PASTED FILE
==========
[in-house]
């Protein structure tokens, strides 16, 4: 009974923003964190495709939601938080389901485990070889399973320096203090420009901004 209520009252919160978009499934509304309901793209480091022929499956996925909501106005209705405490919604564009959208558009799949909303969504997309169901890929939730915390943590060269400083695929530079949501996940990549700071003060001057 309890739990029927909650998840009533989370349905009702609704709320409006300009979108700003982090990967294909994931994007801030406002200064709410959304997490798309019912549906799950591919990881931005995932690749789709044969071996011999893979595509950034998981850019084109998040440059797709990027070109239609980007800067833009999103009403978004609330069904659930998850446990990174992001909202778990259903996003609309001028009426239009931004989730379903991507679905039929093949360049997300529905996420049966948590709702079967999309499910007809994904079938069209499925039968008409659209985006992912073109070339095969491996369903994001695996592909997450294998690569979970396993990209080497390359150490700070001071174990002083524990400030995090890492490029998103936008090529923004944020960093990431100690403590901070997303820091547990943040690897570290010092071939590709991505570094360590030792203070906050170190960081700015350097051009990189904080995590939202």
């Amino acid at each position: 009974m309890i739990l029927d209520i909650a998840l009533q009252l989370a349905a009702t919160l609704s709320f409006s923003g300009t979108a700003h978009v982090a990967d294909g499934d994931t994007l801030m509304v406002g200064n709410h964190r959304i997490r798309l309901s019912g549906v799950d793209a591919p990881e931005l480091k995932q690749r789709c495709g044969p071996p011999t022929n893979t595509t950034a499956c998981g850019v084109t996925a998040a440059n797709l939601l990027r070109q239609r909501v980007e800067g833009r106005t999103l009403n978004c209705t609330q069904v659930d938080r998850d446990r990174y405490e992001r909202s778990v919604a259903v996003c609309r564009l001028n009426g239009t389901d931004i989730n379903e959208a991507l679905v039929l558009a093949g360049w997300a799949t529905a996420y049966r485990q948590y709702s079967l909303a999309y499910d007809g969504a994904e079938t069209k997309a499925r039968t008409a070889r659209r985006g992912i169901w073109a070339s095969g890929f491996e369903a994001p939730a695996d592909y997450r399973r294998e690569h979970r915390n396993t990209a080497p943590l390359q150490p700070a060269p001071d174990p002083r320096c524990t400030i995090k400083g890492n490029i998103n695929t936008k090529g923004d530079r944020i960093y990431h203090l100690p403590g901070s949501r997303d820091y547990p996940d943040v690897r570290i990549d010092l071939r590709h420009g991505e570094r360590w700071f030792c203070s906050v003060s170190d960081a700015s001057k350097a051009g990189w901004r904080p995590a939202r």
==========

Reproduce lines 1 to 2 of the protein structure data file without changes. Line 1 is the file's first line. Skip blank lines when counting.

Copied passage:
[in-house]
């Protein structure tokens, strides 16, 4: 009974923003964190495709939601938080389901485990070889399973320096203090420009901004 209520009252919160978009499934509304309901793209480091022929499956996925909501106005209705405490919604564009959208558009799949909303969504997309169901890929939730915390943590060269400083695929530079949501996940990549700071003060001057 309890739990029927909650998840009533989370349905009702609704709320409006300009979108700003982090990967294909994931994007801030406002200064709410959304997490798309019912549906799950591919990881931005995932690749789709044969071996011999893979595509950034998981850019084109998040440059797709990027070109239609980007800067833009999103009403978004609330069904659930998850446990990174992001909202778990259903996003609309001028009426239009931004989730379903991507679905039929093949360049997300529905996420049966948590709702079967999309499910007809994904079938069209499925039968008409659209985006992912073109070339095969491996369903994001695996592909997450294998690569979970396993990209080497390359150490700070001071174990002083524990400030995090890492490029998103936008090529923004944020960093990431100690403590901070997303820091547990943040690897570290010092071939590709991505570094360590030792203070906050170190960081700015350097051009990189904080995590939202």